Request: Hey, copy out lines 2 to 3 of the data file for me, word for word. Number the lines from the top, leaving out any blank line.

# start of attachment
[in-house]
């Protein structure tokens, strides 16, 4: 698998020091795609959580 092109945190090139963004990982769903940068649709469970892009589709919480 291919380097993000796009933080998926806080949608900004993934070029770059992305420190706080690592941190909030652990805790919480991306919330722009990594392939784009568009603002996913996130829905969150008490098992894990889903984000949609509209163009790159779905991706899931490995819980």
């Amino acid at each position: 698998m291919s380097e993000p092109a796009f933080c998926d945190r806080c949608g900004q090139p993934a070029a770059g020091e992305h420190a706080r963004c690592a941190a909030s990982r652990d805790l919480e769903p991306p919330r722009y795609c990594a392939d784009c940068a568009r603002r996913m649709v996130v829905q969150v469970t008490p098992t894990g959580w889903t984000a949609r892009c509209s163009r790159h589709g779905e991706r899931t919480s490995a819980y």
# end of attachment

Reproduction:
């Protein structure tokens, strides 16, 4: 698998020091795609959580 092109945190090139963004990982769903940068649709469970892009589709919480 291919380097993000796009933080998926806080949608900004993934070029770059992305420190706080690592941190909030652990805790919480991306919330722009990594392939784009568009603002996913996130829905969150008490098992894990889903984000949609509209163009790159779905991706899931490995819980």
């Amino acid at each position: 698998m291919s380097e993000p092109a796009f933080c998926d945190r806080c949608g900004q090139p993934a070029a770059g020091e992305h420190a706080r963004c690592a941190a909030s990982r652990d805790l919480e769903p991306p919330r722009y795609c990594a392939d784009c940068a568009r603002r996913m649709v996130v829905q969150v469970t008490p098992t894990g959580w889903t984000a949609r892009c509209s163009r790159h589709g779905e991706r899931t919480s490995a819980y």